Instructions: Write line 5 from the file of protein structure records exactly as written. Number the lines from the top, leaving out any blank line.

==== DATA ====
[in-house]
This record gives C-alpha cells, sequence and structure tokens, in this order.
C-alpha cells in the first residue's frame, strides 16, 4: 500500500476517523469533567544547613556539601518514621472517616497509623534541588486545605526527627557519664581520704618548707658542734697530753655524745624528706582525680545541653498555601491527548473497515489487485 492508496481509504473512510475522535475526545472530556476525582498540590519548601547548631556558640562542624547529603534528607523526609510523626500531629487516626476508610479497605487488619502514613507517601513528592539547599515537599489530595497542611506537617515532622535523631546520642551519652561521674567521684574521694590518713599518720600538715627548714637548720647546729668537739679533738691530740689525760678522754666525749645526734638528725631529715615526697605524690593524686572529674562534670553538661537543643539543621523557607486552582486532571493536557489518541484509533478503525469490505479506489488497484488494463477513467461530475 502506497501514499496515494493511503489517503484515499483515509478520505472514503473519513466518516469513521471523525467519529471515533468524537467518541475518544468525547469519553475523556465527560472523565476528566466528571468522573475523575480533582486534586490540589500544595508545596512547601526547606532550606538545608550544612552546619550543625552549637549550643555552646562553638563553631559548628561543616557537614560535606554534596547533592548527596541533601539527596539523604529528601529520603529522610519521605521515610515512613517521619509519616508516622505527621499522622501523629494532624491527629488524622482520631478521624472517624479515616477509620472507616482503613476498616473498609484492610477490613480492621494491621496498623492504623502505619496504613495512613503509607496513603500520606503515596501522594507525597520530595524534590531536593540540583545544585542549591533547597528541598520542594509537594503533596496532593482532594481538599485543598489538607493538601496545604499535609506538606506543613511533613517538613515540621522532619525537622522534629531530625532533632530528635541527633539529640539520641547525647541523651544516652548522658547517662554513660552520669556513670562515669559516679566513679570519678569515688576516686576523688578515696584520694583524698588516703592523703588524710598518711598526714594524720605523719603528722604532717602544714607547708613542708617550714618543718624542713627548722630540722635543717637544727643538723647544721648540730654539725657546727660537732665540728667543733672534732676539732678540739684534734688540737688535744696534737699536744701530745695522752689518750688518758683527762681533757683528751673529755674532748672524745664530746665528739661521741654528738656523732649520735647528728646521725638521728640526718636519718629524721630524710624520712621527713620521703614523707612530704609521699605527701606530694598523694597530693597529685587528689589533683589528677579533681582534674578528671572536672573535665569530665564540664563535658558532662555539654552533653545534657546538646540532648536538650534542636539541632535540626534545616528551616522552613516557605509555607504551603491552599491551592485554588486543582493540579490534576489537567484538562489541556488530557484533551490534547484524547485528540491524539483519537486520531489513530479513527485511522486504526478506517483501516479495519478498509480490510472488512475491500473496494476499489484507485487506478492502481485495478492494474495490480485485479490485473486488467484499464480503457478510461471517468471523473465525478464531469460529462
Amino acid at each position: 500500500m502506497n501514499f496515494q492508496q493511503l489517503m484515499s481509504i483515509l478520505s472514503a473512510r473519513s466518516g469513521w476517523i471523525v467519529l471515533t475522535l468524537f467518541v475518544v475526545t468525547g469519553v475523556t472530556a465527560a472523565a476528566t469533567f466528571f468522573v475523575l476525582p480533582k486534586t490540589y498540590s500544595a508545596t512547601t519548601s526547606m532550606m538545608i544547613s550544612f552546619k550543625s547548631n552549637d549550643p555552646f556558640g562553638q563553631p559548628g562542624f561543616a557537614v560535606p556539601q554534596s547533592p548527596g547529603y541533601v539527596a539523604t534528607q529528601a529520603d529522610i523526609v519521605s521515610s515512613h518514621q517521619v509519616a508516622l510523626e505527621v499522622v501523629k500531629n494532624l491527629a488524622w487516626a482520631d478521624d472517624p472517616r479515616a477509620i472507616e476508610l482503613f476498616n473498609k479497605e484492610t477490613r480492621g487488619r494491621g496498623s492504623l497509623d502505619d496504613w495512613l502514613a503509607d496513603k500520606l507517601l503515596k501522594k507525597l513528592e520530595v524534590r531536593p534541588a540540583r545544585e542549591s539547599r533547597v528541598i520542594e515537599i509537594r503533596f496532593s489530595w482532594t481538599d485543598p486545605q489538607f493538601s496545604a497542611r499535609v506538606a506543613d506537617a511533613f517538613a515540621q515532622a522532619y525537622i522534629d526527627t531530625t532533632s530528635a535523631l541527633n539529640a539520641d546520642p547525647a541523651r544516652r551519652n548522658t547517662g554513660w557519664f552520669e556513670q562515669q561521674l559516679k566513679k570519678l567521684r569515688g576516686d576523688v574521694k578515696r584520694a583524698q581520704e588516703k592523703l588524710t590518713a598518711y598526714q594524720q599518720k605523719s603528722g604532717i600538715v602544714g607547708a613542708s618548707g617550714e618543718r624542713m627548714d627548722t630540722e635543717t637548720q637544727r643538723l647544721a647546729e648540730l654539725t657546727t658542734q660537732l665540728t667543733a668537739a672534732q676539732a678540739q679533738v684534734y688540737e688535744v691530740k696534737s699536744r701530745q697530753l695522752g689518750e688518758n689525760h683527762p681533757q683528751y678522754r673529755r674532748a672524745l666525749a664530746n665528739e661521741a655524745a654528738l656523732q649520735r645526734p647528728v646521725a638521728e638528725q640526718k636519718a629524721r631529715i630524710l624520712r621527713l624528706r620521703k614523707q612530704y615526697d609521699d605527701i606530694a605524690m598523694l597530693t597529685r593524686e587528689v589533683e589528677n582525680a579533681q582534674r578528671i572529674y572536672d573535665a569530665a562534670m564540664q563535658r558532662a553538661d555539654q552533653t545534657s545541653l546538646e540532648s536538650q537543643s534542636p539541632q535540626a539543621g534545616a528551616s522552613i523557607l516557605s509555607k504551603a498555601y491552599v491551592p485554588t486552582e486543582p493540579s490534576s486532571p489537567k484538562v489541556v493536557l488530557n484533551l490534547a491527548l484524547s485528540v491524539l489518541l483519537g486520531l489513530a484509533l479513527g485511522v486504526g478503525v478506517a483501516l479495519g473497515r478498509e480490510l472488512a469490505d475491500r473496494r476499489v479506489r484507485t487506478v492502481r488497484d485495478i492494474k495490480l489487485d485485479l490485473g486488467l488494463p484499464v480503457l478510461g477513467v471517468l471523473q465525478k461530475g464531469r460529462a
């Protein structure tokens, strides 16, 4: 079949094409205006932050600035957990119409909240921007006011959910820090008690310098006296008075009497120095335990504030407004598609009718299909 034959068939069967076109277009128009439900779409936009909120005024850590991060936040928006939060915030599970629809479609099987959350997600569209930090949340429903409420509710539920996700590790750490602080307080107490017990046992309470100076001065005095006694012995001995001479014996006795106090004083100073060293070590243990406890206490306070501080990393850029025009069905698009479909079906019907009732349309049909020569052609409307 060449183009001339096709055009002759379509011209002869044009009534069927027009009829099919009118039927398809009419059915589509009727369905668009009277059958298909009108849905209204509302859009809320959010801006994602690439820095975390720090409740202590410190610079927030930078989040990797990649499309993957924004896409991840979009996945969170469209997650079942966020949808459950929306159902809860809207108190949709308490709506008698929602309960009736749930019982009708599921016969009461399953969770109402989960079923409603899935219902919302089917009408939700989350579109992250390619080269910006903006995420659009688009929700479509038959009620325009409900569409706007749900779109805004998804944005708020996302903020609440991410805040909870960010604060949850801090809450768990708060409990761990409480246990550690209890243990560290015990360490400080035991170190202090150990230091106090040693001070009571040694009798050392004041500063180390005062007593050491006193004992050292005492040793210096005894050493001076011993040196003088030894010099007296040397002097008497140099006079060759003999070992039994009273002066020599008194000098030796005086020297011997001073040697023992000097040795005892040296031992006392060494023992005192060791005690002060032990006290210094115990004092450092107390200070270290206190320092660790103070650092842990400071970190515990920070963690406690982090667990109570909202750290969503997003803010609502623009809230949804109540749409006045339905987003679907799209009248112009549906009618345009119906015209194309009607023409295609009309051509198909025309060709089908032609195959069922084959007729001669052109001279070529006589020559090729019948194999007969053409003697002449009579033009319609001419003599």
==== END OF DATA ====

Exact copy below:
């Protein structure tokens, strides 16, 4: 079949094409205006932050600035957990119409909240921007006011959910820090008690310098006296008075009497120095335990504030407004598609009718299909 034959068939069967076109277009128009439900779409936009909120005024850590991060936040928006939060915030599970629809479609099987959350997600569209930090949340429903409420509710539920996700590790750490602080307080107490017990046992309470100076001065005095006694012995001995001479014996006795106090004083100073060293070590243990406890206490306070501080990393850029025009069905698009479909079906019907009732349309049909020569052609409307 060449183009001339096709055009002759379509011209002869044009009534069927027009009829099919009118039927398809009419059915589509009727369905668009009277059958298909009108849905209204509302859009809320959010801006994602690439820095975390720090409740202590410190610079927030930078989040990797990649499309993957924004896409991840979009996945969170469209997650079942966020949808459950929306159902809860809207108190949709308490709506008698929602309960009736749930019982009708599921016969009461399953969770109402989960079923409603899935219902919302089917009408939700989350579109992250390619080269910006903006995420659009688009929700479509038959009620325009409900569409706007749900779109805004998804944005708020996302903020609440991410805040909870960010604060949850801090809450768990708060409990761990409480246990550690209890243990560290015990360490400080035991170190202090150990230091106090040693001070009571040694009798050392004041500063180390005062007593050491006193004992050292005492040793210096005894050493001076011993040196003088030894010099007296040397002097008497140099006079060759003999070992039994009273002066020599008194000098030796005086020297011997001073040697023992000097040795005892040296031992006392060494023992005192060791005690002060032990006290210094115990004092450092107390200070270290206190320092660790103070650092842990400071970190515990920070963690406690982090667990109570909202750290969503997003803010609502623009809230949804109540749409006045339905987003679907799209009248112009549906009618345009119906015209194309009607023409295609009309051509198909025309060709089908032609195959069922084959007729001669052109001279070529006589020559090729019948194999007969053409003697002449009579033009319609001419003599």